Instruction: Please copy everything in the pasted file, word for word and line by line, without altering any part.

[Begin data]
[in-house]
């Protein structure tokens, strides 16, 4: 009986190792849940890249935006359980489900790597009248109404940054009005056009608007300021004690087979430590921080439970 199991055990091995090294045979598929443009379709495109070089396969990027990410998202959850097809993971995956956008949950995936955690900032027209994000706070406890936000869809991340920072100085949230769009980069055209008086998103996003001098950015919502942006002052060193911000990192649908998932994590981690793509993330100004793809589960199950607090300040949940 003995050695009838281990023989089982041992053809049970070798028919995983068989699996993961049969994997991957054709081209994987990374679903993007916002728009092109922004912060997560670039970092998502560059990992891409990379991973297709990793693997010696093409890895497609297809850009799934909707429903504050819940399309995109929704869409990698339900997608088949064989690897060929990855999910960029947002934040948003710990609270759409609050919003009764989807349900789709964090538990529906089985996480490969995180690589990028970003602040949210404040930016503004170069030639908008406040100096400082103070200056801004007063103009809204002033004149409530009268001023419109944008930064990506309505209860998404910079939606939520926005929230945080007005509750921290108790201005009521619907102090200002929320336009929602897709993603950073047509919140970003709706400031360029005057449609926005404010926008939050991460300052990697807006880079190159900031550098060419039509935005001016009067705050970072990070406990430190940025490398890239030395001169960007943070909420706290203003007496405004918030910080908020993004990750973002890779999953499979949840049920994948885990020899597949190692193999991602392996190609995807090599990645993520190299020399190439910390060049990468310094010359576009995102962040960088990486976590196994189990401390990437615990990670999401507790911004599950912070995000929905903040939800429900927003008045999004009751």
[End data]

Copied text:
[in-house]
């Protein structure tokens, strides 16, 4: 009986190792849940890249935006359980489900790597009248109404940054009005056009608007300021004690087979430590921080439970 199991055990091995090294045979598929443009379709495109070089396969990027990410998202959850097809993971995956956008949950995936955690900032027209994000706070406890936000869809991340920072100085949230769009980069055209008086998103996003001098950015919502942006002052060193911000990192649908998932994590981690793509993330100004793809589960199950607090300040949940 003995050695009838281990023989089982041992053809049970070798028919995983068989699996993961049969994997991957054709081209994987990374679903993007916002728009092109922004912060997560670039970092998502560059990992891409990379991973297709990793693997010696093409890895497609297809850009799934909707429903504050819940399309995109929704869409990698339900997608088949064989690897060929990855999910960029947002934040948003710990609270759409609050919003009764989807349900789709964090538990529906089985996480490969995180690589990028970003602040949210404040930016503004170069030639908008406040100096400082103070200056801004007063103009809204002033004149409530009268001023419109944008930064990506309505209860998404910079939606939520926005929230945080007005509750921290108790201005009521619907102090200002929320336009929602897709993603950073047509919140970003709706400031360029005057449609926005404010926008939050991460300052990697807006880079190159900031550098060419039509935005001016009067705050970072990070406990430190940025490398890239030395001169960007943070909420706290203003007496405004918030910080908020993004990750973002890779999953499979949840049920994948885990020899597949190692193999991602392996190609995807090599990645993520190299020399190439910390060049990468310094010359576009995102962040960088990486976590196994189990401390990437615990990670999401507790911004599950912070995000929905903040939800429900927003008045999004009751």